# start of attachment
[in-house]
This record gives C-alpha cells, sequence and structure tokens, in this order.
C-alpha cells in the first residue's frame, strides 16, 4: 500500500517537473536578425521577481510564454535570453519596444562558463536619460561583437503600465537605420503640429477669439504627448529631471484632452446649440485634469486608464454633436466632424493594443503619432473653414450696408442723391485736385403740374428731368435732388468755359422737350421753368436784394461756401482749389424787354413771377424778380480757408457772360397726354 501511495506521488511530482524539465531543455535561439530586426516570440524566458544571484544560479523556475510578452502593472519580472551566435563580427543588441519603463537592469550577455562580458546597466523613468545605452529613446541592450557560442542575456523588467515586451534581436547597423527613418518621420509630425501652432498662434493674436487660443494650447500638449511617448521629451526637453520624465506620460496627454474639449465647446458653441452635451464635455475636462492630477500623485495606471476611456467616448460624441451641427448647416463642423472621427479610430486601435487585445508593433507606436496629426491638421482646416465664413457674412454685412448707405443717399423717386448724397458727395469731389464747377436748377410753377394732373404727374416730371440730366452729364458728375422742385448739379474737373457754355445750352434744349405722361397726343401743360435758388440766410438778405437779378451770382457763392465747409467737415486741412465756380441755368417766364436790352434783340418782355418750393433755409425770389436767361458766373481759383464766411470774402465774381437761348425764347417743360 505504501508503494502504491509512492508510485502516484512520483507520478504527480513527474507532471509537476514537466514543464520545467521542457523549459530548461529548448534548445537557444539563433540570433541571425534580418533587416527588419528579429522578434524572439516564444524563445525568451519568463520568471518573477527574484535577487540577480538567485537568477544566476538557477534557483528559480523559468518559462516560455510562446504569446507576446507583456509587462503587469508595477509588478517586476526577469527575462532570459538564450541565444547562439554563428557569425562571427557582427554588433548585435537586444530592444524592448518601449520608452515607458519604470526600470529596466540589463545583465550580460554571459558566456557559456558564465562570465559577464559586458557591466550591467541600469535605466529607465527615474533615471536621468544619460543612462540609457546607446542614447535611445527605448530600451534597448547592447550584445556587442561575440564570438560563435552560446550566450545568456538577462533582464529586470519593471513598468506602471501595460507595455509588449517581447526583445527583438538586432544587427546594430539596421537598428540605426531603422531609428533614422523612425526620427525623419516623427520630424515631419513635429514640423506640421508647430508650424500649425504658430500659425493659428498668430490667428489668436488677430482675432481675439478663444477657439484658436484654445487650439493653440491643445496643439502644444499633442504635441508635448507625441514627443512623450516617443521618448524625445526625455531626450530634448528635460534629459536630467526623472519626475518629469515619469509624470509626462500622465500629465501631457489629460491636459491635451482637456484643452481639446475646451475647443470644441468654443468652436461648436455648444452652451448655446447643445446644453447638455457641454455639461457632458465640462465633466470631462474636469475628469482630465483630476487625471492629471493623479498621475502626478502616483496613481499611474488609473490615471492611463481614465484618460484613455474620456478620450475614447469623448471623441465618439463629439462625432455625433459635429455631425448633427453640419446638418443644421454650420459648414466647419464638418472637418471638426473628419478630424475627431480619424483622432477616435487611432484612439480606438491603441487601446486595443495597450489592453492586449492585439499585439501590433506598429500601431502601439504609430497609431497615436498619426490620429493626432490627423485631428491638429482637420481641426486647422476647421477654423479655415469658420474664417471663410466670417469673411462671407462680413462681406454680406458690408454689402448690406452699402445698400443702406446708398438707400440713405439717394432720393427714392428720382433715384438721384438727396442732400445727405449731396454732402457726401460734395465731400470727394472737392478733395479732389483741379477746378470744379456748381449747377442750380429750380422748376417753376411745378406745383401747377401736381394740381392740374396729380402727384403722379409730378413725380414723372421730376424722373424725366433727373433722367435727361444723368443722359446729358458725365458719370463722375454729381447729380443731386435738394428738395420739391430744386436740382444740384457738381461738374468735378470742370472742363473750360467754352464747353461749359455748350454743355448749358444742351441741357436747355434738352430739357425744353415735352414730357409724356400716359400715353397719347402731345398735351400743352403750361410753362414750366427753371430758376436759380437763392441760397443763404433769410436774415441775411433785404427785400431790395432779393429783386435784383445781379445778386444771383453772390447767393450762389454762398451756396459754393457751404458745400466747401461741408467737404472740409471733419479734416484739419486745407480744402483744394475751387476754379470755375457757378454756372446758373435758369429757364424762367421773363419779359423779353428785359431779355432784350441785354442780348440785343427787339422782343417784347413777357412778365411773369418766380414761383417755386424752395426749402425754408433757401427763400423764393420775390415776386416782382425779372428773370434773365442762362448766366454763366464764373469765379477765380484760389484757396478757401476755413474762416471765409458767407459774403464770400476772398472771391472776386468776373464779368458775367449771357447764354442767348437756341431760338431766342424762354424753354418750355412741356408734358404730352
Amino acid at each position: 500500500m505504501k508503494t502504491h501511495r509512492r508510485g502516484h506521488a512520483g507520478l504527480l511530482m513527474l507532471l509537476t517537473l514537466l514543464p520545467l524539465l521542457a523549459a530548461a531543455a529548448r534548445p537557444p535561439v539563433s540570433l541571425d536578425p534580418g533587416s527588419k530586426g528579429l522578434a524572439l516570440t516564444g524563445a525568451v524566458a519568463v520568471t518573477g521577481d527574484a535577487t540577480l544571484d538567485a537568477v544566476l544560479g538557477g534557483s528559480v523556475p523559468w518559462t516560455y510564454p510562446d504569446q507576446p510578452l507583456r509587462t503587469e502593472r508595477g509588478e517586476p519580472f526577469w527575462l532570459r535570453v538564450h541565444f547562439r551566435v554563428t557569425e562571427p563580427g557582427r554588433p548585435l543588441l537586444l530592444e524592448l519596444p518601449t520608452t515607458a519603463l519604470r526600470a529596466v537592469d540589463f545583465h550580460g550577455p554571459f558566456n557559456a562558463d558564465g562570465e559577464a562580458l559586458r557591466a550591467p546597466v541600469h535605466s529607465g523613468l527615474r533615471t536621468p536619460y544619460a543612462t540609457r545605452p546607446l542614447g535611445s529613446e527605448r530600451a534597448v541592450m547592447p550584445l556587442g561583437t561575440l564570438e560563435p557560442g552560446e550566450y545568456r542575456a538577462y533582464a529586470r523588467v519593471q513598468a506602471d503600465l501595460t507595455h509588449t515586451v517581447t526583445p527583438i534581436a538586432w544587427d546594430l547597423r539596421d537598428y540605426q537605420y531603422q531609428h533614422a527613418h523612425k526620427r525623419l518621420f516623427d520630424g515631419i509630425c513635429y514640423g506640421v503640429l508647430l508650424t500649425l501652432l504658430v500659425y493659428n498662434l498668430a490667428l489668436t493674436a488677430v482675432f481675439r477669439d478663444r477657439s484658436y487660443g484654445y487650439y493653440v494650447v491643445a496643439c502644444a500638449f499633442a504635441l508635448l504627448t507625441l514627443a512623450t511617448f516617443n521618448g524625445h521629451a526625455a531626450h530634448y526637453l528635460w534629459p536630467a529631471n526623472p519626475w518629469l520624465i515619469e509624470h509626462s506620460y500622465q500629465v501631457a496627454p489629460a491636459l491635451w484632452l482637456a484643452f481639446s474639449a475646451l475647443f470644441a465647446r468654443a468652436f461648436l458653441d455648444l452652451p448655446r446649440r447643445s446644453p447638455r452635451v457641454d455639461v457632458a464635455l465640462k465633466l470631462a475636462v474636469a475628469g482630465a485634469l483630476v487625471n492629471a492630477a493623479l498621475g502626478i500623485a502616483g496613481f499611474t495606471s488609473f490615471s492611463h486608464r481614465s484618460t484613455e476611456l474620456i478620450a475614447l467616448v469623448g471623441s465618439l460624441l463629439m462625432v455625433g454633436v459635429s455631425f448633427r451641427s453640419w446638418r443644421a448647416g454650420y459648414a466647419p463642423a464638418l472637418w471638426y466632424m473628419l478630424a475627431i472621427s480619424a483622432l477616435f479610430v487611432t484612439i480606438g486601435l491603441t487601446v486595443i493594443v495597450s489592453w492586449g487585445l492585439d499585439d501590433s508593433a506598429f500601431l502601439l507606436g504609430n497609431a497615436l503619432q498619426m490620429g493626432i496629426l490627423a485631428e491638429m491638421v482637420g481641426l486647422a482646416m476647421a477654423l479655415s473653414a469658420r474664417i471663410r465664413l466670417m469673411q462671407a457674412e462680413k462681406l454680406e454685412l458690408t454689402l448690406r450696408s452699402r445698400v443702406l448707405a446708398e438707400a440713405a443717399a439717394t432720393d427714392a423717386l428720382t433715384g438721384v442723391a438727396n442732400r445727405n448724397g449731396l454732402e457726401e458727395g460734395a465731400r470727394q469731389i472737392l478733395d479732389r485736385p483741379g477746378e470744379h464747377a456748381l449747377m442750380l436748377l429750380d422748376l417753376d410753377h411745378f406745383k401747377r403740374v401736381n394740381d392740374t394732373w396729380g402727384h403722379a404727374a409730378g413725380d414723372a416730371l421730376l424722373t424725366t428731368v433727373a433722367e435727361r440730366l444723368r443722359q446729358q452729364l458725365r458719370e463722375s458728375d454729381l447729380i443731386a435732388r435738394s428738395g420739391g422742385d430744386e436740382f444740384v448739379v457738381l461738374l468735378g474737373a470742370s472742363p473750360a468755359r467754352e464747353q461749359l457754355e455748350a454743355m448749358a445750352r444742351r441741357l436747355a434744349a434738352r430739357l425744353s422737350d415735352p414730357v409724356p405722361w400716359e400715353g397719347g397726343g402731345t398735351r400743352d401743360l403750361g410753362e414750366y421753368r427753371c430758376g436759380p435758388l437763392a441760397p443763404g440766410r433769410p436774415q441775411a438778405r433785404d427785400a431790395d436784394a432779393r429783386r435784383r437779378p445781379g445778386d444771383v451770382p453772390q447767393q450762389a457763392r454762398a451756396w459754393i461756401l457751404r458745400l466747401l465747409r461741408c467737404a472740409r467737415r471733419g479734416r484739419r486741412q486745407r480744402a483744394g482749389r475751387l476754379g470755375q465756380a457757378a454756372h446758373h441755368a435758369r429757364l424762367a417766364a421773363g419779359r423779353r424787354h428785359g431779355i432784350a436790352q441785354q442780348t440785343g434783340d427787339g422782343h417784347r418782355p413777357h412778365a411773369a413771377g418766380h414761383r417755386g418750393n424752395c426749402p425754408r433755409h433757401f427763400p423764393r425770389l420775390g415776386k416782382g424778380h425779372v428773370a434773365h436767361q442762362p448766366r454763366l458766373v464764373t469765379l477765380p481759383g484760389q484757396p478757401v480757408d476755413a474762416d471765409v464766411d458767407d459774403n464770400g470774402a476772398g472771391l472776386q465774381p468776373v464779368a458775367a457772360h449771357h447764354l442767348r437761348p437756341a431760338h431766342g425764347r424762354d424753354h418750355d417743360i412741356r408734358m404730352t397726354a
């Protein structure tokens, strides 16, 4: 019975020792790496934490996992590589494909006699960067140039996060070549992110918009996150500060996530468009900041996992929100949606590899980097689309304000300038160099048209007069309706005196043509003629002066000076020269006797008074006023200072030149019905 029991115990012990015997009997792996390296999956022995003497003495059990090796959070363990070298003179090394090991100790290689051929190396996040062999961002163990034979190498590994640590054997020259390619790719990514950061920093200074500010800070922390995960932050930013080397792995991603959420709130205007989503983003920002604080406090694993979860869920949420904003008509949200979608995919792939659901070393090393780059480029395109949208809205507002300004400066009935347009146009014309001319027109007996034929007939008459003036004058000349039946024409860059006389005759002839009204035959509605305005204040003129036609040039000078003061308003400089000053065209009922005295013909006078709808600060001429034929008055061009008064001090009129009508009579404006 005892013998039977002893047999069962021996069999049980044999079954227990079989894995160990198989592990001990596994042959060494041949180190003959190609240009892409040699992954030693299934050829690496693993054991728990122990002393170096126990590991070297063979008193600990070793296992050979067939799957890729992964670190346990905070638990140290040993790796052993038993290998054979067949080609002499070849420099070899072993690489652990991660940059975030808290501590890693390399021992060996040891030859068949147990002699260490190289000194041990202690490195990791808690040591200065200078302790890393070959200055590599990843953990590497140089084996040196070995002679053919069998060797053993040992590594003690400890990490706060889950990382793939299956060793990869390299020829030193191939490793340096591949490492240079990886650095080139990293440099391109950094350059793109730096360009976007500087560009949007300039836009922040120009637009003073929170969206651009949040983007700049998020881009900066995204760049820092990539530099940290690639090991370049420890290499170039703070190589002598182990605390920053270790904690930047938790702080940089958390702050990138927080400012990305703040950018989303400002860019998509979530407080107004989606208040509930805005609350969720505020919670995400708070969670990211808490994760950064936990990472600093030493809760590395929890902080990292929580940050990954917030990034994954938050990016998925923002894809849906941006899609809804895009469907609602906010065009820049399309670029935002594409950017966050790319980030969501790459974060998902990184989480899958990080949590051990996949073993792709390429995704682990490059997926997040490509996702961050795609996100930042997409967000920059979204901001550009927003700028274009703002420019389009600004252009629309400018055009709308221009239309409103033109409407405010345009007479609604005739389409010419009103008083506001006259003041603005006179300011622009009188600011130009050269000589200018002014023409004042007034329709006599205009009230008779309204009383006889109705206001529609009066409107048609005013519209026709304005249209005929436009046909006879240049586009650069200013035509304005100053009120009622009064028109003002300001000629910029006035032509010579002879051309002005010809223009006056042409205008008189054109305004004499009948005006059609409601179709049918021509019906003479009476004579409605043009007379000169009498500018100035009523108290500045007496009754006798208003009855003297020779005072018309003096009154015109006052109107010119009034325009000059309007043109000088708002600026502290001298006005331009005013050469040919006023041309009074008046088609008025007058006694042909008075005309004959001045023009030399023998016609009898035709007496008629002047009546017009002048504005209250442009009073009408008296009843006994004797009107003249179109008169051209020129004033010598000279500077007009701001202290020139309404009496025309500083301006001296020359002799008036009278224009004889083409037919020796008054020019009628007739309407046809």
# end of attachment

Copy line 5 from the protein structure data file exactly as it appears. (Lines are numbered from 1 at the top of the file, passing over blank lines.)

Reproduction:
């Protein structure tokens, strides 16, 4: 019975020792790496934490996992590589494909006699960067140039996060070549992110918009996150500060996530468009900041996992929100949606590899980097689309304000300038160099048209007069309706005196043509003629002066000076020269006797008074006023200072030149019905 029991115990012990015997009997792996390296999956022995003497003495059990090796959070363990070298003179090394090991100790290689051929190396996040062999961002163990034979190498590994640590054997020259390619790719990514950061920093200074500010800070922390995960932050930013080397792995991603959420709130205007989503983003920002604080406090694993979860869920949420904003008509949200979608995919792939659901070393090393780059480029395109949208809205507002300004400066009935347009146009014309001319027109007996034929007939008459003036004058000349039946024409860059006389005759002839009204035959509605305005204040003129036609040039000078003061308003400089000053065209009922005295013909006078709808600060001429034929008055061009008064001090009129009508009579404006 005892013998039977002893047999069962021996069999049980044999079954227990079989894995160990198989592990001990596994042959060494041949180190003959190609240009892409040699992954030693299934050829690496693993054991728990122990002393170096126990590991070297063979008193600990070793296992050979067939799957890729992964670190346990905070638990140290040993790796052993038993290998054979067949080609002499070849420099070899072993690489652990991660940059975030808290501590890693390399021992060996040891030859068949147990002699260490190289000194041990202690490195990791808690040591200065200078302790890393070959200055590599990843953990590497140089084996040196070995002679053919069998060797053993040992590594003690400890990490706060889950990382793939299956060793990869390299020829030193191939490793340096591949490492240079990886650095080139990293440099391109950094350059793109730096360009976007500087560009949007300039836009922040120009637009003073929170969206651009949040983007700049998020881009900066995204760049820092990539530099940290690639090991370049420890290499170039703070190589002598182990605390920053270790904690930047938790702080940089958390702050990138927080400012990305703040950018989303400002860019998509979530407080107004989606208040509930805005609350969720505020919670995400708070969670990211808490994760950064936990990472600093030493809760590395929890902080990292929580940050990954917030990034994954938050990016998925923002894809849906941006899609809804895009469907609602906010065009820049399309670029935002594409950017966050790319980030969501790459974060998902990184989480899958990080949590051990996949073993792709390429995704682990490059997926997040490509996702961050795609996100930042997409967000920059979204901001550009927003700028274009703002420019389009600004252009629309400018055009709308221009239309409103033109409407405010345009007479609604005739389409010419009103008083506001006259003041603005006179300011622009009188600011130009050269000589200018002014023409004042007034329709006599205009009230008779309204009383006889109705206001529609009066409107048609005013519209026709304005249209005929436009046909006879240049586009650069200013035509304005100053009120009622009064028109003002300001000629910029006035032509010579002879051309002005010809223009006056042409205008008189054109305004004499009948005006059609409601179709049918021509019906003479009476004579409605043009007379000169009498500018100035009523108290500045007496009754006798208003009855003297020779005072018309003096009154015109006052109107010119009034325009000059309007043109000088708002600026502290001298006005331009005013050469040919006023041309009074008046088609008025007058006694042909008075005309004959001045023009030399023998016609009898035709007496008629002047009546017009002048504005209250442009009073009408008296009843006994004797009107003249179109008169051209020129004033010598000279500077007009701001202290020139309404009496025309500083301006001296020359002799008036009278224009004889083409037919020796008054020019009628007739309407046809």